Artikel/Stellungnahmen

2006-07: Medical Technologies as Part of the "Competence Center for Health"



Article for Touch Briefing “Medical Device Manufacturing & Technology” 2006, by Joachim M. Schmitt, Director General & Member of the Board
BVMed – German Medical Technology Association, July 2006



Medical Technologies as Part of the "Competence Center for Health"

The health economy is at the very top of the political agenda in Germany. It is increasingly appreciated as the growth market and significant employment factor it is. The coalition agreement of the new government states: "Healthcare is a dynamic economic sector with a high degree of innovation capability and considerable economic significance for Germany as an investment and industrial location."

The health economy is becoming increasingly aware of medical technologies - a fact which can be, for instance, attributed to various studies undertaken by the Federal Ministries of Economics and Research as well as by the European Commission.

For us, the medical technology companies represented by BVMed, this is an encouraging development as it will lead to a stronger appreciation of the significance of medical technologies for high-quality patient care and an efficient and future-proof healthcare system. Most of the German parties also underscored the industrial-political impact of this sector by explicitly mentioning medical technology in their election programs.

The conditions are favorable: With its large number of well-educated and well-trained doctors, researchers and engineers and the high standard of clinical research, Germany has the best prerequisites for steering new products and procedures toward marketability.

However, there are considerable deficits in Germany when it comes to the introduction of innovations into the reimbursement systems, so that they may then reach the patients in a timely manner. We mean to rise to this challenge in a joint effort with politicians, sickness funds, hospitals and all healthcare professionals. Now, the political framework must be created so that medical technology in Germany can maintain its leading position.

From our perspective, a long-term reorientation of health policy is called for, including increased competition, more freedom of choice for the medically-insured, and less regulation for the companies, doctors and hospitals. We must bridge the gap between competition on the one side and solidarity on the other. We must improve the general conditions for research and development. Above all, we need more healthcare research. We need an altogether more innovation-oriented climate, so that innovative medical technology treatment methods and procedures get to the patients in good time.

The medical technology companies can then further improve the healthcare situation of the patients with their products and procedures, be an important driving force for the health economy and contribute to establishing Germany as a "competence center for health".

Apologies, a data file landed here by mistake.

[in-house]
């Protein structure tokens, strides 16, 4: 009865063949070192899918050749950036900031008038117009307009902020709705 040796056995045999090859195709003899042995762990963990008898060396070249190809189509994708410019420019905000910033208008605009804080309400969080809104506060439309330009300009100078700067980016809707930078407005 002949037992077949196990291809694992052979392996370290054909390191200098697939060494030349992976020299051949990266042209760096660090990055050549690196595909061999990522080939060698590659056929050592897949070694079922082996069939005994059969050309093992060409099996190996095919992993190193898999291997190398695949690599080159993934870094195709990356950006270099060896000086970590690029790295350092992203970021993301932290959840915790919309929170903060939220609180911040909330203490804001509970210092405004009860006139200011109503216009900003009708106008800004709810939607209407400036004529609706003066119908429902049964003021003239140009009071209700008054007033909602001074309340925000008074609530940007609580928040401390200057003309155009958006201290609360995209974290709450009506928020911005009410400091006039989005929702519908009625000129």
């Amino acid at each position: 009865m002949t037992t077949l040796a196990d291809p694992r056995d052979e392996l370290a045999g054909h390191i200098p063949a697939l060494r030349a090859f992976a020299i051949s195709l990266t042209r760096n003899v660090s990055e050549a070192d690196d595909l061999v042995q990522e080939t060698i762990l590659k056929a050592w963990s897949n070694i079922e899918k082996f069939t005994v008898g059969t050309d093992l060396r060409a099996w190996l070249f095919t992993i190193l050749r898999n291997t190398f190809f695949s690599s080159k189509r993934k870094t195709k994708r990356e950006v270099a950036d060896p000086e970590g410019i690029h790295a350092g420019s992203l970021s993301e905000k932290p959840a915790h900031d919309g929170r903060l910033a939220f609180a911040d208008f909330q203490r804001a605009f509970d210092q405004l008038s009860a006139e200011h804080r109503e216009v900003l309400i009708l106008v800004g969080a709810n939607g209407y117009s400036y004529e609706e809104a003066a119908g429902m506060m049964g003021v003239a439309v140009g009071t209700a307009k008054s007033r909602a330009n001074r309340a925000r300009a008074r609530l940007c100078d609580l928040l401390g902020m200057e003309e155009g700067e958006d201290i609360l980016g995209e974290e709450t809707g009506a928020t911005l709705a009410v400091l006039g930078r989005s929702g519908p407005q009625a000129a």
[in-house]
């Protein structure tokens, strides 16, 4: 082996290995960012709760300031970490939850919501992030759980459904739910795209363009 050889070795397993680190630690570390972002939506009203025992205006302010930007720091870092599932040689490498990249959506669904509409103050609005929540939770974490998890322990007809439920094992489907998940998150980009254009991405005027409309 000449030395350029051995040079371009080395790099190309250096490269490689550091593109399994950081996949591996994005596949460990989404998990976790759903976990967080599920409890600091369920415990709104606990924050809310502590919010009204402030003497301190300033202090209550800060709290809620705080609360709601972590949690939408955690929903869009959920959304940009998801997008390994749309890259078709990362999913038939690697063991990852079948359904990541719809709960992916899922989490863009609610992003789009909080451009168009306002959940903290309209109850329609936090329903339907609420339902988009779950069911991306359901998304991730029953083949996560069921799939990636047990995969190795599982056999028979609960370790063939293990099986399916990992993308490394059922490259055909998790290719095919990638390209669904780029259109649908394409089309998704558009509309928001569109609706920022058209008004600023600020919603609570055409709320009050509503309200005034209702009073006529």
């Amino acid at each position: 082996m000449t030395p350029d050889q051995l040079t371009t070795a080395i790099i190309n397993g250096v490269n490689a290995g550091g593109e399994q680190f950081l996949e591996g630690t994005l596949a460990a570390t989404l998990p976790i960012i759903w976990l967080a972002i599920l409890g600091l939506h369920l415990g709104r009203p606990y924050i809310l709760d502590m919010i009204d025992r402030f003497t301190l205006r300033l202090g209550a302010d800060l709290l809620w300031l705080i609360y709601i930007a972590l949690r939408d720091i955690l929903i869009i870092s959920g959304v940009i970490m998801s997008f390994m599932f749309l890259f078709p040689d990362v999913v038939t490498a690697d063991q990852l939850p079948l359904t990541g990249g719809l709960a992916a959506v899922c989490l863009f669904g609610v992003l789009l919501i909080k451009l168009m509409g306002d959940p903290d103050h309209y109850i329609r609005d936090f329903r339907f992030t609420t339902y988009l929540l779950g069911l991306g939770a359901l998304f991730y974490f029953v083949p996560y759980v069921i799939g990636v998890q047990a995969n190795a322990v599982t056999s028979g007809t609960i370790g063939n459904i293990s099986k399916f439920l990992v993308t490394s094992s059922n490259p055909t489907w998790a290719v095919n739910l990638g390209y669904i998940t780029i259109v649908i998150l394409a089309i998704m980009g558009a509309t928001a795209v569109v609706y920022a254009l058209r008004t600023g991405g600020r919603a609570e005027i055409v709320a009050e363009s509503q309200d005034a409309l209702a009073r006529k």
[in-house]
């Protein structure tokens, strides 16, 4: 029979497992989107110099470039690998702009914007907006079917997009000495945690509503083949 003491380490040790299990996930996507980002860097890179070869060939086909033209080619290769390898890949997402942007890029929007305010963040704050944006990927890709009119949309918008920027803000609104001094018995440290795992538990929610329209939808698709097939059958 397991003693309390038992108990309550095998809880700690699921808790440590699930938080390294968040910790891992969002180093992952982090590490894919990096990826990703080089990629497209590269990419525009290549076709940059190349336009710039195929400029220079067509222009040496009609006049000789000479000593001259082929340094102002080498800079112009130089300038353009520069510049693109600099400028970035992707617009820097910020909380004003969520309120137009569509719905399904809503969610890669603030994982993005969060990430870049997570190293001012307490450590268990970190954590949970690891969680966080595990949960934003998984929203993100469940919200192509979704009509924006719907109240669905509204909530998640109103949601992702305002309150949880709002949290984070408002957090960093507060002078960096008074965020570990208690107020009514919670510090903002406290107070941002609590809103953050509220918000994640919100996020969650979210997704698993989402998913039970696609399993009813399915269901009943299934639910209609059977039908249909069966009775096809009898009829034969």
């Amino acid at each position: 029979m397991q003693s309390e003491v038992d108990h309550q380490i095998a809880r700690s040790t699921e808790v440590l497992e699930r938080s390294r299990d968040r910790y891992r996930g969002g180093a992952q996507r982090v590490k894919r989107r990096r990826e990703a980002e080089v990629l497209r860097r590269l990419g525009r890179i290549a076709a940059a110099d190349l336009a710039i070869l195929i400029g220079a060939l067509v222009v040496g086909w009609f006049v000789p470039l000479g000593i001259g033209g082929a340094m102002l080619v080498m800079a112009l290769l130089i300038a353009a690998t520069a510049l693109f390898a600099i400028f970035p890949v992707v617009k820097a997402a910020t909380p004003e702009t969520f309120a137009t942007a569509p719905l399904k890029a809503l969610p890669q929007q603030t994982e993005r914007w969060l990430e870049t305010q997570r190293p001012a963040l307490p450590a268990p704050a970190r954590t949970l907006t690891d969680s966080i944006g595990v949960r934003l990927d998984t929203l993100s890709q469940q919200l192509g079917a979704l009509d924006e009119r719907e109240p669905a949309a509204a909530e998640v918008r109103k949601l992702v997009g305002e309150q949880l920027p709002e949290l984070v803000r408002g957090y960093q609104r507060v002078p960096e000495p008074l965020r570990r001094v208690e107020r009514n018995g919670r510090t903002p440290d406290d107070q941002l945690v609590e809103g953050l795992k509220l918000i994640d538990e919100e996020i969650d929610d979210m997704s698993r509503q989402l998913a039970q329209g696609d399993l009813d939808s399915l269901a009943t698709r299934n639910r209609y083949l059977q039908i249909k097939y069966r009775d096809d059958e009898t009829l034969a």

Growth Market Health Economy

Even today, the health economy is one of the biggest market segments of the German economy. A total of 4.2 million people are employed in healthcare. Thus, every tenth job in Germany is based in the health economy. Some 240 billion Euros in total are spent on health. This represents a share of more than 11 per cent of the gross domestic product, thus making healthcare an even more significant sector than, for instance, the automotive industry (9.7 per cent of GDP).

Medical Technologies in Germany

Medical technologies are a significant economic and labor market factor. The medical technology companies have a considerable share in the positive development of the health economy in Germany.

Healthcare spending in the medical devices sector in Germany amounted to more than 20 billion Euros in 2003. This was reported by the German Federal Statistical Office in its health expenditure statistics, published in the beginning of 2006. Of this amount, some 13 billion Euros account for the outpatient sector, including, for instance, medical technical aids, and 7 billion Euros for the inpatient sector. This amount does not include dental products and major medical equipment (capital goods). Further key figures of the sector: The production of medical technology in Germany comprised 14 billion Euros in 2003 (source: medical technology study of the Federal Ministry for Education and Research). In export, Germany, with a world trade share of 14.6 per cent, ranked second worldwide behind the USA (30.9 per cent) but distinctly ahead of Japan (5.5 per cent).

Employment Figures

The medical devices sector employs more than 108,000 people in some 1,100 companies (with more than 20 employees). This represents 2 per cent of all employees in the manufacturing industry. According to a new European study this figure is even higher, indicating 145,000 jobs. It is assumed that the same number of jobs in the ancillary industry depends directly on the medical devices industry. Some 6,400 people employed in the sector work in research and development.

World Market for Medical Devices

The medical technology sector is a global growth market. Progress in the field of medical technology, demographic changes with an increasing number of older people and the evolved concept of health will keep it that way. The demand for health services will continue to rise steadily. Patients are increasingly prepared to invest in their health. A study of investment banker Goldman Sachs expects an average profit growth of 13 per cent for the entire medtech sector over a term of five years (Financial Times Germany, of 15 March 2005, page 32). According to the newspaper, the sector was presently effecting 60 per cent of the pharmaceutical companies' total revenues already . "For the long run, a change in the lead is already becoming apparent", writes the Financial Times.

The world market for medical devices amounted to 184 billion Euros in 2003. The European market, estimated at 55 billion Euros, is the second biggest market in the world, following the United States at 79 billion Euros. Besides the USA and Japan, Germany is the third biggest market worldwide and by far the largest market in Europe. It is about twice as large as the French and three times as large as the Italian and British market.